How to Retain Women Leaders in the Workforce - IEDP
  • Managing people

How to Retain Women Leaders in the Workforce

High-achieving women are opting-out. What can companies do to retain them?

Tuesday 03 February 2015


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Although as many women as men take up junior management positions, far fewer women than men stay the course and reach the top. Is this due to old school chauvinism and glass-ceiling prejudice or are other dynamics at play? And what can companies do to retain female talent?

A white paper from Amy Wittmayer, Director, MBA Career Management Center, UNC Kenan-Flagler Business School looks at why record numbers of women are leaving the labour force, how traditional workplaces have been slow to accommodate women, and how “It is possible, with the right programs, policies, and organizational cultures, to not only retain high-potential women, but to develop them to be organizational leaders.”


According to Bain & Co’s 2014 US gender parity report, 43% of women aspire to top management when they are in the first two years of their position, compared with 34% of men. But over time, women’s aspiration levels drop more than 60% while men’s stay the same. Among experienced employees, 34% of men are still aiming for the top, while only 16% of women are. Consequently, despite women comprising more than half of all college graduates and about 40% of MBAs, they number only 5% of Fortune 500 CEOs and 17% of board members.

It is wrong to generalise but women in the workforce and in leadership positions can improve productivity, innovation, team dynamics, and decision-making processes. They are typically good at stakeholder understanding and engagement, building organizational sustainability and people management. The loss of experience senior women leaders is damaging to organizations and to the global economy.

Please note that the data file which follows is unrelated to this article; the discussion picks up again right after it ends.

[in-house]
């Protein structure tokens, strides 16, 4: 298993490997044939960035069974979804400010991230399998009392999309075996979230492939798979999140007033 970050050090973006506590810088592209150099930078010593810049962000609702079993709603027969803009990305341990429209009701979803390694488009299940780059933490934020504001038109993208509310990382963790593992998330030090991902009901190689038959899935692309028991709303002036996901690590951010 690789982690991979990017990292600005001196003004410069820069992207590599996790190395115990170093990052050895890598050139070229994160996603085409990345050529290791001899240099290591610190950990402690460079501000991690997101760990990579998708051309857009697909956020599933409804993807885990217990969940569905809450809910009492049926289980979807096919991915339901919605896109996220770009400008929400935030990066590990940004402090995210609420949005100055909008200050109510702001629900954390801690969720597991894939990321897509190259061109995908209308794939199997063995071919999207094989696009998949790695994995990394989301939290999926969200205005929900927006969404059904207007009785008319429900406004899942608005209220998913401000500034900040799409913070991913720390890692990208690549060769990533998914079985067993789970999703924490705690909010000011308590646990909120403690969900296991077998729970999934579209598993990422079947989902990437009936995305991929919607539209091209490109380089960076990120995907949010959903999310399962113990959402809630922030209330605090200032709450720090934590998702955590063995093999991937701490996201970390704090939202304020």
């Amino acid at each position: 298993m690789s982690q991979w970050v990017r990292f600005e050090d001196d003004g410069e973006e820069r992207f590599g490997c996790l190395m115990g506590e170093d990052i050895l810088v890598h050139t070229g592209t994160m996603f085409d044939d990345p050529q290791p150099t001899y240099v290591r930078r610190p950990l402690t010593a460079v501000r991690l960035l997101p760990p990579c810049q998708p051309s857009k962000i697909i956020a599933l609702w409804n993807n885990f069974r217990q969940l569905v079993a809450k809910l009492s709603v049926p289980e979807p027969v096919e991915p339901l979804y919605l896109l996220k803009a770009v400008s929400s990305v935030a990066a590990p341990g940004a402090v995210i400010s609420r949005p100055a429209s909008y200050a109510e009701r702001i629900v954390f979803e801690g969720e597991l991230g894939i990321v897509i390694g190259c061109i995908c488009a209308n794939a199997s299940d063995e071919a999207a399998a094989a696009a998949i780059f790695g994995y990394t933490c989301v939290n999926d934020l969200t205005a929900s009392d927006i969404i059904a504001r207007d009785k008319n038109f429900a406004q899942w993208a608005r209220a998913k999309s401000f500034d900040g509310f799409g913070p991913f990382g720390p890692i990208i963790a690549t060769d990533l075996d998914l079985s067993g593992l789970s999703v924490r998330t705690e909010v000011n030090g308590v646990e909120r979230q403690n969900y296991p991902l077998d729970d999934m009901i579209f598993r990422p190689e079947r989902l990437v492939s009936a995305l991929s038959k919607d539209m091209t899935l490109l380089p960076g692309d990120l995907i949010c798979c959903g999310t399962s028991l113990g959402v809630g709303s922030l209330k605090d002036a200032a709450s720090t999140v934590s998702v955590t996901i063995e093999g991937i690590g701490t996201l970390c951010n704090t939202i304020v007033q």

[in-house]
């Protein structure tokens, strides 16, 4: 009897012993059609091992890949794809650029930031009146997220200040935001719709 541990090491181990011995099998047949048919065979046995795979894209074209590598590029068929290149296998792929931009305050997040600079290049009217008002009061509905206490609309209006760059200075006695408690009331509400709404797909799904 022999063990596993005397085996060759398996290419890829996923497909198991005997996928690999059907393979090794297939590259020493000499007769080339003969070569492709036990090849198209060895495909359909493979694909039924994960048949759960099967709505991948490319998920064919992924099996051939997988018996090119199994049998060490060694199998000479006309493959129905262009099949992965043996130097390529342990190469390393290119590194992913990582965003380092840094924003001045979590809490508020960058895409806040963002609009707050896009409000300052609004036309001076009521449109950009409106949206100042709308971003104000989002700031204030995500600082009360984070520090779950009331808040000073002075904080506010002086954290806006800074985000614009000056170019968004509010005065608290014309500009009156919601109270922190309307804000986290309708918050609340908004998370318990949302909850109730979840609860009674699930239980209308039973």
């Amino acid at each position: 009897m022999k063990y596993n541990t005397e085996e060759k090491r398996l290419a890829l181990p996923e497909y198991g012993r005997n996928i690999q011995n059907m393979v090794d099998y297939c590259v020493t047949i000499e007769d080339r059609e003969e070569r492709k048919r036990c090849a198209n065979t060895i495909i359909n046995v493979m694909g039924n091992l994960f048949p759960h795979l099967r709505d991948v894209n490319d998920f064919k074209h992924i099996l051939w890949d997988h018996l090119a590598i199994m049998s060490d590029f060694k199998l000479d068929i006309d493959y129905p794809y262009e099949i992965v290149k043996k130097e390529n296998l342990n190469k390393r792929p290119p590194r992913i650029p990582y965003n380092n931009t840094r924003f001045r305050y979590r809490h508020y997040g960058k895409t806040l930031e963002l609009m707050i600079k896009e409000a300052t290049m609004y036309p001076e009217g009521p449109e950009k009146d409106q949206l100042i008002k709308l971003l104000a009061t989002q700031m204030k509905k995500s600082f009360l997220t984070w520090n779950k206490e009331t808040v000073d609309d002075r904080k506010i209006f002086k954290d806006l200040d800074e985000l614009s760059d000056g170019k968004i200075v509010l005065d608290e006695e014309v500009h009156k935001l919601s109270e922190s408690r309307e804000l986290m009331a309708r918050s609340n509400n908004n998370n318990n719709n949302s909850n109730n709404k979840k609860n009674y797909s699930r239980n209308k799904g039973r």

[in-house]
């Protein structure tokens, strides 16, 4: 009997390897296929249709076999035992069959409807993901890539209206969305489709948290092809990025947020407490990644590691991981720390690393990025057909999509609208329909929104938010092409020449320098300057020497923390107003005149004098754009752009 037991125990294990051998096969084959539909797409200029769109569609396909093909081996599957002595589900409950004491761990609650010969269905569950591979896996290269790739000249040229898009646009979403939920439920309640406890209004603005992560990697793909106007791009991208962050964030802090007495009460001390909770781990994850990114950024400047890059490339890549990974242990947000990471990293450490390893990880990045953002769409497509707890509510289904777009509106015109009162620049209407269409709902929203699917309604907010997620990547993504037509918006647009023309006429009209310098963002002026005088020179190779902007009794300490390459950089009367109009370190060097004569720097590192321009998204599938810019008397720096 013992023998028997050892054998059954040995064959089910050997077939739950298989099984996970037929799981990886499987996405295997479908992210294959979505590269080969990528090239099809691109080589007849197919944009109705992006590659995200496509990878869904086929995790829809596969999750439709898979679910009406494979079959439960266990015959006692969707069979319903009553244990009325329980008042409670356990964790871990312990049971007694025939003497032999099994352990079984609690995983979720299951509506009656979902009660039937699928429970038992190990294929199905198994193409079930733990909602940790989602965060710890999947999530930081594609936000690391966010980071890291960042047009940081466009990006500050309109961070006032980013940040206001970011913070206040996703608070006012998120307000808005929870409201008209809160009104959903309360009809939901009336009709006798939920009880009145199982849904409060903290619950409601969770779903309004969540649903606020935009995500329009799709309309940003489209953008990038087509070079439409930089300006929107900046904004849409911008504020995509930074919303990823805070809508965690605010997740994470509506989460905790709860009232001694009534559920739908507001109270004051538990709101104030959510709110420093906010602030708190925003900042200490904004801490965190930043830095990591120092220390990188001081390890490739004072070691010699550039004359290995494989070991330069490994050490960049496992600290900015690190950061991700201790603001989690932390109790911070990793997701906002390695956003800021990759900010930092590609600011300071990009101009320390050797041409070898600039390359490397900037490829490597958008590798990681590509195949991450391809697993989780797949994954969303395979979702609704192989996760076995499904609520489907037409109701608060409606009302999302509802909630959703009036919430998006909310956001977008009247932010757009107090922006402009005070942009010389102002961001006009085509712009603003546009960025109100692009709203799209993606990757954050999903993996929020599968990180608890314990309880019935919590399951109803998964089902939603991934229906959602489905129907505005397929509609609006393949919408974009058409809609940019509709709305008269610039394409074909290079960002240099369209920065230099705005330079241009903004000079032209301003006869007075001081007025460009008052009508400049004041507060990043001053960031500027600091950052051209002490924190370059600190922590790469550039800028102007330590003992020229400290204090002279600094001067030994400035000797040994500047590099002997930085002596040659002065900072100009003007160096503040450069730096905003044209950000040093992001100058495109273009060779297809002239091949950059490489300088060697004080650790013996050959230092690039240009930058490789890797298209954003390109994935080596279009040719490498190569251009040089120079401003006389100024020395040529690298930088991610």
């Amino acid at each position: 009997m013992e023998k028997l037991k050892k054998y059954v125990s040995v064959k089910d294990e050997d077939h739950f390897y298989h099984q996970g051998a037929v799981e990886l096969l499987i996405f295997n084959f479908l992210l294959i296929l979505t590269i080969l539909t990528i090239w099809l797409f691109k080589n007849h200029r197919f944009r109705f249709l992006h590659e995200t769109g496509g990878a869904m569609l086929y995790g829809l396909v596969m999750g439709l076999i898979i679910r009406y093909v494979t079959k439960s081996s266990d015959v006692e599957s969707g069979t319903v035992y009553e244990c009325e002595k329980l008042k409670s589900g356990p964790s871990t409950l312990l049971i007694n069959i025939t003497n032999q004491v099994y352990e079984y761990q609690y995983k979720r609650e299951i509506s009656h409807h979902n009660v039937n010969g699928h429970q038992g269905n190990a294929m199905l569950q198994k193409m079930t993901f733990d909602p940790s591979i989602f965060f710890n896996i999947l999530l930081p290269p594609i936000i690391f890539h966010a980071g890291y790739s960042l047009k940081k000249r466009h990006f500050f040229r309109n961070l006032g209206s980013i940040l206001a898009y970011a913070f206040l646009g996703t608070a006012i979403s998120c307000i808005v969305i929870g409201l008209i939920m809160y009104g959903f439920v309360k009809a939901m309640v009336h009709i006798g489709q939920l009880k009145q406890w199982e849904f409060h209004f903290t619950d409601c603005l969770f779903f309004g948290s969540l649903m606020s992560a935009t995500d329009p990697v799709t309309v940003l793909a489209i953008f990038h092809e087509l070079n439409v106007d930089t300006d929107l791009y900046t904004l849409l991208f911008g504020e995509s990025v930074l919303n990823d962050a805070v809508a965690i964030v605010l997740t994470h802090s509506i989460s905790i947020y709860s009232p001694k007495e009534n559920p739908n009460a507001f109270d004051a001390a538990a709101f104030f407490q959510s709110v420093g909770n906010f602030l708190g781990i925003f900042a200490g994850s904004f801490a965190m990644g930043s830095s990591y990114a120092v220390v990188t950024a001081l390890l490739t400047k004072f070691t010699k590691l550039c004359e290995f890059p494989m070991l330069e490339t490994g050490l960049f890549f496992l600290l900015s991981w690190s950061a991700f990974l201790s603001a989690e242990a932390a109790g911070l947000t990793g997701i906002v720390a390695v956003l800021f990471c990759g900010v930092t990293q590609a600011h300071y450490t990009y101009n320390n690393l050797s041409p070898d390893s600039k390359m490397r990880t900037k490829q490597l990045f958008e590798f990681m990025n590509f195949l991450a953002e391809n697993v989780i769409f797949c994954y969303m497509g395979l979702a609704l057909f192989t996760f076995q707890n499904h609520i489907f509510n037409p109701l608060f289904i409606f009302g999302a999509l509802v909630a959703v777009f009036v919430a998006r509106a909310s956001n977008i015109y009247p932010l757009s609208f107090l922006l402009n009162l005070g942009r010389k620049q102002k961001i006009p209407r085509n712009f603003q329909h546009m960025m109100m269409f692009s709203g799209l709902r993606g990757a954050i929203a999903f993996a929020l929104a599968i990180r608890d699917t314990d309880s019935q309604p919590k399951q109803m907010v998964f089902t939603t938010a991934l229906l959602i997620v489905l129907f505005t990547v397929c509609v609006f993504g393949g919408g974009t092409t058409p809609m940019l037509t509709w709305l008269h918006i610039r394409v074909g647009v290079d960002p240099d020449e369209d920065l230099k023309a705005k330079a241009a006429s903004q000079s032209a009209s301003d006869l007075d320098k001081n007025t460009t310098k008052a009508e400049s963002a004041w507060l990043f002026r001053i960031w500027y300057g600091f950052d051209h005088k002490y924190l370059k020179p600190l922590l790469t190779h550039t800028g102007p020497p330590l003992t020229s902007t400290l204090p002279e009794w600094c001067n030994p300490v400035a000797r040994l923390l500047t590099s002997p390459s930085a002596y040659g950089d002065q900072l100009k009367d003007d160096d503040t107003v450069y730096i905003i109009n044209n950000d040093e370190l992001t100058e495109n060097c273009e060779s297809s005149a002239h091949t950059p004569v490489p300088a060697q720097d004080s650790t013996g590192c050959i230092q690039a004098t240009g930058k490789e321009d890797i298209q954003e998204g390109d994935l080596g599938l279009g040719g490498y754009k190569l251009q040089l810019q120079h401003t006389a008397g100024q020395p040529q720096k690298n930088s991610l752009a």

The UNC Kenan-Flagler white paper:

  • Examines the ‘push factors’ women experience in the workplace that may factor into their decision to opt out of the workforce;
  • Looks at why women with high educational attainment and women in low-paying jobs are dropping out of the workforce at a higher rate;
  • Explores the costs to women and employers of ‘opting out’;
  • Offers suggestions to HR and talent management professionals about how their organizations can encourage women’s re-entry into the workforce and how to develop women to encourage their entry into leadership positions, and;
  • Provides examples of what some leading organizations are doing to retain women and to develop them into corporate leaders.

One theory is that high-achieving women, whose spouses earn enough to support the family without the women’s income, opt to leave the workforce to raise their children. The paper quotes counter arguments that say these women are not choosing to opt-out, but are rather being pushed out by the lack of professional opportunities for advancement. Employers are simply not providing mid-career women with the opportunities that would increase their likelihood of staying in the workforce. “They are pushed out of the workforce because of a lack of genuine flexibility in work hours and structures, cultures that encouraged extreme work hours, a disconnect between policies on flexibility and leave and the actual application of those policies, the lack of meaningful part-time work, the absence of female role models and managers, and high demands for travel.”

Wittmayer explains how HR and talent management professionals can support women by:

  • Offering flexibility
  • Offering family-friendly benefits and encourage all employees to use them
  • Developing an organizational culture that makes work-life balance not only an expectation, but a reality
  • Actively developing women as leaders

Click on DOWNLOAD THIS RESOURCE to read the full white paper

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